Moving against time and the dynamic forces of “gentrification,” While We Are Still Here, a Harlem-based, heritage-preservation organization in collaboration with Truth2Power Films and Jamal Joseph, presents a documentary, “In the Face of What We Remember: Oral Histories of 409 and 555 Edgecombe Avenue.”

Through the recollections of the buildings’ elders, the film brings forth a historic narrative of both dwellings that cannot be found in history books. The richly nuanced stories humanize some of Black America’s heroes, whose struggles, bravery and commitment have rendered them “larger than life.”

This one-hour film tells the story of the two landmarked buildings on Harlem’s Sugar Hill that housed everyday people alongside an internationally renowned coterie of movers and shakers that include Renaissance men W.E.B. Du Bois, James Weldon Johnson and Paul Robeson, in addition to world heavy-weight champion Joe Louis, visual artist Elizabeth Catlett and Grammy winners Count Basie and Cassandra Wilson. Louise Thompson’s Vanguard Literary Salon was instrumental in the Harlem Renaissance, giving scribes such as Langston Hughes, Zora Neale Hurston and Countee Cullen a writers’ community within which to share their works.

At 409 there was also the infamous Madame Stephanie St. Clair, gangster, purported inventor of the numbers, race woman and Dutch Schultz’s arch nemesis. St. Clair decried police brutality and corruption and was a colorful presence in the community. Legend has it that to evade Schultz and his henchmen, she would walk across the Harlem rooftops.

Both 409 and 555 are important to the struggles for civil and human rights: 409 resident, attorney William Patterson (who married Louise Thompson), penned the treatise, “We Charge Genocide,” that he and Robeson presented to the United Nations in 1951. It was this document that inspired Malcolm X’s 1964 campaign to seek relief for Black Americans at the U.N. In addition to Johnson and Du Bois, the entire early Black leadership of the NAACP resided at 409. Before he was appointed to the Supreme Court, Thurgood Marshall—Mr. Civil Rights himself—lead attorney for Brown v. Topeka, Kansas Board of Education, which outlawed segregation in public schools,

resided at 409.

Laverne Gaither, an energetic nonagenarian who has lived in the building since she was 7, is a retired educator and musician. She shares vivid memories of Marshall, her neighbor, stating, “When he’d see me carrying my cello on my way to my music lesson, he’d say, ‘You are quite a little bitty girl, let me carry that for you,’ and he’d walk me all way up to the trolley on Amsterdam Avenue. He was the nicest man.”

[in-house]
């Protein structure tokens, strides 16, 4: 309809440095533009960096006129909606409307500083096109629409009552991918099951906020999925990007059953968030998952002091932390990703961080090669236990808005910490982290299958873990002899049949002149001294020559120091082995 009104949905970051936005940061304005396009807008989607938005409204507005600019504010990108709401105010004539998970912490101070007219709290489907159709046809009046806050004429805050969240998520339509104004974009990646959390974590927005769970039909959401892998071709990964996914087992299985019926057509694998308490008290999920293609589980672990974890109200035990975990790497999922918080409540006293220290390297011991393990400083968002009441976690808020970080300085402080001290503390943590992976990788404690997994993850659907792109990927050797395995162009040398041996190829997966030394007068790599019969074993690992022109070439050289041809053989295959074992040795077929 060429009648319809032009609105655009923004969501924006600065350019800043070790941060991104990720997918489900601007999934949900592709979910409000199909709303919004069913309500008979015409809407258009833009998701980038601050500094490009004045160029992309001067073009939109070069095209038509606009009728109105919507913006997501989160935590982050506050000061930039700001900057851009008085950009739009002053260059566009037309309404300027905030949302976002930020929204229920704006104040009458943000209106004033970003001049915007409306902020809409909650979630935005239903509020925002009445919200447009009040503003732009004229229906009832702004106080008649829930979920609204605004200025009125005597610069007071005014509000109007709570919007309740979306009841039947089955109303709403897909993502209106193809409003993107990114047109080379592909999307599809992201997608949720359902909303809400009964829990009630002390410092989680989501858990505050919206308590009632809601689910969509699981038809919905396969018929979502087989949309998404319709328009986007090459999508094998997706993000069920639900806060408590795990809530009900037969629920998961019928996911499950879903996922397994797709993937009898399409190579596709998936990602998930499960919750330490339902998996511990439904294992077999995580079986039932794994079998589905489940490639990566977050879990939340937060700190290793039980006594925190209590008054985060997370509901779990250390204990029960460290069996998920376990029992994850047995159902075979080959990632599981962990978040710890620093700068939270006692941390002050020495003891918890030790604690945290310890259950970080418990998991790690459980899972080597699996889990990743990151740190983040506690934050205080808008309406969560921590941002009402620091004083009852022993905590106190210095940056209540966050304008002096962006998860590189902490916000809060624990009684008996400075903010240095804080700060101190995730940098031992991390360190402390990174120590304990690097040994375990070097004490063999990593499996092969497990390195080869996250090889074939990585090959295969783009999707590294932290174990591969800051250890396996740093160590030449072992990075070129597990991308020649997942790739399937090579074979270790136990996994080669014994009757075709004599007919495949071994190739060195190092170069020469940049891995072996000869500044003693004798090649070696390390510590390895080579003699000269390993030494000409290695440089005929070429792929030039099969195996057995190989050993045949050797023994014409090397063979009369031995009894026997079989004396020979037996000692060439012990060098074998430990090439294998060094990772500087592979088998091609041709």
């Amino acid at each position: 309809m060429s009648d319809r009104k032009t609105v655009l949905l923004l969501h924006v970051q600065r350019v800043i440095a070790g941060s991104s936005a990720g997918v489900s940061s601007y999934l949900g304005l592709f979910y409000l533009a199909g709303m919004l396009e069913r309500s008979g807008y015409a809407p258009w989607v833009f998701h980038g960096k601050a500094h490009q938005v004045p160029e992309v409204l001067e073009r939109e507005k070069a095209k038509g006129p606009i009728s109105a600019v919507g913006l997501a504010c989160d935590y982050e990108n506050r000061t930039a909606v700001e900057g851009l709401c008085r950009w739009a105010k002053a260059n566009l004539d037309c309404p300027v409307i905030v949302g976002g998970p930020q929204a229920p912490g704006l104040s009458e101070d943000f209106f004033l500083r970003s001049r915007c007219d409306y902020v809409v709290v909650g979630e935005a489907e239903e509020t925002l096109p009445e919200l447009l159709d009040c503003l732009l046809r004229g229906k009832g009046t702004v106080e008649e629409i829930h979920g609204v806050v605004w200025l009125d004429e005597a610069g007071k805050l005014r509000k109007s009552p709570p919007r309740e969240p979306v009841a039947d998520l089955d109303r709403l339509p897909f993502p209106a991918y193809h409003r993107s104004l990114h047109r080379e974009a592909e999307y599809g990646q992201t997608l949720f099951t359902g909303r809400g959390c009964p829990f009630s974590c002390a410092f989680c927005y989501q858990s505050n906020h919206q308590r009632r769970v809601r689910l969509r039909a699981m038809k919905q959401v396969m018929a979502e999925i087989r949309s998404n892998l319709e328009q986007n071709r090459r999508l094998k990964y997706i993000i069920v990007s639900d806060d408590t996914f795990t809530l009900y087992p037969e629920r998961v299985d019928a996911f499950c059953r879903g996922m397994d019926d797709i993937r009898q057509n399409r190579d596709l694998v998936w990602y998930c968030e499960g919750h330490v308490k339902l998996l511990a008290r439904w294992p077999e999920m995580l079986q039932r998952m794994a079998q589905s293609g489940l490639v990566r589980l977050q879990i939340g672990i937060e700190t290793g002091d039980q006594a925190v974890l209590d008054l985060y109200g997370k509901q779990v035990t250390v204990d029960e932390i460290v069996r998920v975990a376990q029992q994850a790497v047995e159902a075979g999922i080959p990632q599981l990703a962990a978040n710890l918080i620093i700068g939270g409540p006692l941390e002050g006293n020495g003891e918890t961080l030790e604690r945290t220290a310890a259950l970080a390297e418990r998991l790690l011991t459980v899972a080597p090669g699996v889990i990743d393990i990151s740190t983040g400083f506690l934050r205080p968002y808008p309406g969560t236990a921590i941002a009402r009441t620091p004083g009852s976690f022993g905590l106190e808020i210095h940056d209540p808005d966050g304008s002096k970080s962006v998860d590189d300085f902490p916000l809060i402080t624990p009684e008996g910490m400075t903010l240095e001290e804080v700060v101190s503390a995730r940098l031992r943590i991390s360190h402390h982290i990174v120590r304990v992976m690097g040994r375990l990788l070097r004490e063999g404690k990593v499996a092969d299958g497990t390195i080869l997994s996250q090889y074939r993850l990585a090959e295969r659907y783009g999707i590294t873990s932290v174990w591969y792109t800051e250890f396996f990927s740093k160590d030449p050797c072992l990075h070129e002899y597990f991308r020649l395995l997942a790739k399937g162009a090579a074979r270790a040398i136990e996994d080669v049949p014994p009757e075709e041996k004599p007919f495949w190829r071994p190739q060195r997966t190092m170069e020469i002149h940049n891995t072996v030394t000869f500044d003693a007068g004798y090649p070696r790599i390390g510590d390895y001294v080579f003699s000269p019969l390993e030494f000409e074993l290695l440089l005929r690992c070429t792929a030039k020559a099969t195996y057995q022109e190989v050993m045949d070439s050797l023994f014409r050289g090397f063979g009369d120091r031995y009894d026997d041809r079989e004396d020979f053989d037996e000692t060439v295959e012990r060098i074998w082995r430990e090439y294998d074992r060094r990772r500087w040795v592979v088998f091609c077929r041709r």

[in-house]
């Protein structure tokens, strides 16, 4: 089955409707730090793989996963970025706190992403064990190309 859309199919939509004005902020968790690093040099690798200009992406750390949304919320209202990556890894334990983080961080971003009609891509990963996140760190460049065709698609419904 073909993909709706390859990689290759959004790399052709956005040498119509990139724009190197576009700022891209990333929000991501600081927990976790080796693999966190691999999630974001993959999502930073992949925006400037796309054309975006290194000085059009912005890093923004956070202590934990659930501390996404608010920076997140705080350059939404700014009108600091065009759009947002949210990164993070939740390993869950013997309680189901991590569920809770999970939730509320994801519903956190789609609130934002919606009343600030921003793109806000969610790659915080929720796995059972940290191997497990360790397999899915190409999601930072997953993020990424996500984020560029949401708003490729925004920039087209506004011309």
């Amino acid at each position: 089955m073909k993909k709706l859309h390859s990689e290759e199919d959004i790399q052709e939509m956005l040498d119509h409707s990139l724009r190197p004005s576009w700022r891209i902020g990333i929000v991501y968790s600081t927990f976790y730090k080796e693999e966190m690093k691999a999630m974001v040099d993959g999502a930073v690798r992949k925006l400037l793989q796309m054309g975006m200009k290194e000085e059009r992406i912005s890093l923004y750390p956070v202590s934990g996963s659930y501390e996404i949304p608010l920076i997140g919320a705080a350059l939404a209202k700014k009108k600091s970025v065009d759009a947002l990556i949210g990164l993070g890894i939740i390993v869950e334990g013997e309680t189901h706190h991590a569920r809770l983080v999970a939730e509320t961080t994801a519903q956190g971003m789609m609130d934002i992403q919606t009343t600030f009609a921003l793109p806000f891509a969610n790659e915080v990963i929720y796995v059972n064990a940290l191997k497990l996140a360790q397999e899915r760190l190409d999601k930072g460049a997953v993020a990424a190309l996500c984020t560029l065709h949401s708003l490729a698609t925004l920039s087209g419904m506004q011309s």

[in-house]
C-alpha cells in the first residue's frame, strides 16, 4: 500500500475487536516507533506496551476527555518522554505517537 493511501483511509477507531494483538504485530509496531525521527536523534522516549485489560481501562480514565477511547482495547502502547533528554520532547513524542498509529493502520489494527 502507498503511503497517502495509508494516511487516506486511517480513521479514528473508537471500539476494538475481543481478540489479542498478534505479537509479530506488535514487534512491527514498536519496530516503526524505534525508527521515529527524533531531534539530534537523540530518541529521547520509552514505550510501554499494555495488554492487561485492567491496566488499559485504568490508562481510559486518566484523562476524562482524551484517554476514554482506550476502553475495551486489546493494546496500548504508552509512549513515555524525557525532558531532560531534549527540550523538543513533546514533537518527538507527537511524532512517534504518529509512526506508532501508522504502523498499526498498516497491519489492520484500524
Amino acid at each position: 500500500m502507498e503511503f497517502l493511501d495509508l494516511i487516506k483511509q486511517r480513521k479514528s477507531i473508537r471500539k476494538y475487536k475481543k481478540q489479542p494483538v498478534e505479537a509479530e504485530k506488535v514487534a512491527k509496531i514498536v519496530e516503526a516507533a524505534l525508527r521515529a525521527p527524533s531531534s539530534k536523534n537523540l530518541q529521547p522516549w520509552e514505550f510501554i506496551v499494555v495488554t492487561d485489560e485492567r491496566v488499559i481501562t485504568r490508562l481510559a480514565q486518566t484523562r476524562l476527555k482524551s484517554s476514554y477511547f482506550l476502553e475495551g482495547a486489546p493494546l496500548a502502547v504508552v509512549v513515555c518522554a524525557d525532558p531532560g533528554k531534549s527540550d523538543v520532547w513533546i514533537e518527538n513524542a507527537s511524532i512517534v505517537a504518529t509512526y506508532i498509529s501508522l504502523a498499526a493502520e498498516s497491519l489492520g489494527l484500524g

Jane Wright has lived at 555 since the 1950s. Another energetic nonagenarian, whose sense of style is often a topic of discussion in the building, stated, “Johnnie’s daughter had a pet monkey that she used to carry on her shoulder. It was the cutest thing.” Wright also recalls other jazz greats, such as Andy Kirk, Coleman Hawkins, Erskine Hawkins and Snub Moseley living in the building, adding, “When Queen Elizabeth visited the Jumel Mansion across the street, Snub serenaded her with his horn … and she loved it.”

Then there’s Norman Skinner, who has called 409 home for nearly three decades. He was a “big man” on campus at Columbia, as a star basketball player. He can be found in the NCAA record books as the first college student to score a three-pointer. This son of Harlem went on to receive his MBA from Harvard Business School, but, as the late 1940s had not evolved to the “equal opportunity” stage, he was offered work as a mailroom clerk at Fortune Magazine. His 90 years on “Planet Harlem” give him a special perspective on the many changes that have occurred. He fondly remembers the many nightclubs and eateries, stating “People came from all over the world to

visit Harlem.”

“In the Face of What We Remember” looks at the zeniths of the buildings’ glorious decades as well as the decline. The film traverses the eras of Jim Crow New York style, which forbid Blacks from living practically anywhere in Manhattan, except for Harlem. The film looks squarely at how the national phenomenon of population change threatens to jeopardize the formalized retention of history. Denise Thompson, educator and former board president of 409, stated, “It’s hard giving up the reign. It’s like giving up part of your history to people who do not understand

or respect it.”

The evening’s festivities will include “Saying Something: Voices of 409 and 555 Edgecombe Avenue,” a dramatic presentation of excerpted poems, speeches and song lyrics by residents who included Aaron and Alta Douglas, Marvel Cook, Canada Lee and Judge Bruce Wright. The performance is directed by Daniel Carlton and features three more of Harlem’s greatest actors.

The screening of “In the Face of What We Remember” takes place Friday, April 27, 2018, 7 p.m., at The Miller Theatre, 2960 Broadway (at 116th Street), Harlem, N.Y. Tickets are $20, $50 and $75. Call the box office at 212-845-7799. Visit online at millertheatre.com.

For information about While We Are Still Here, please visit wwsh.nyc.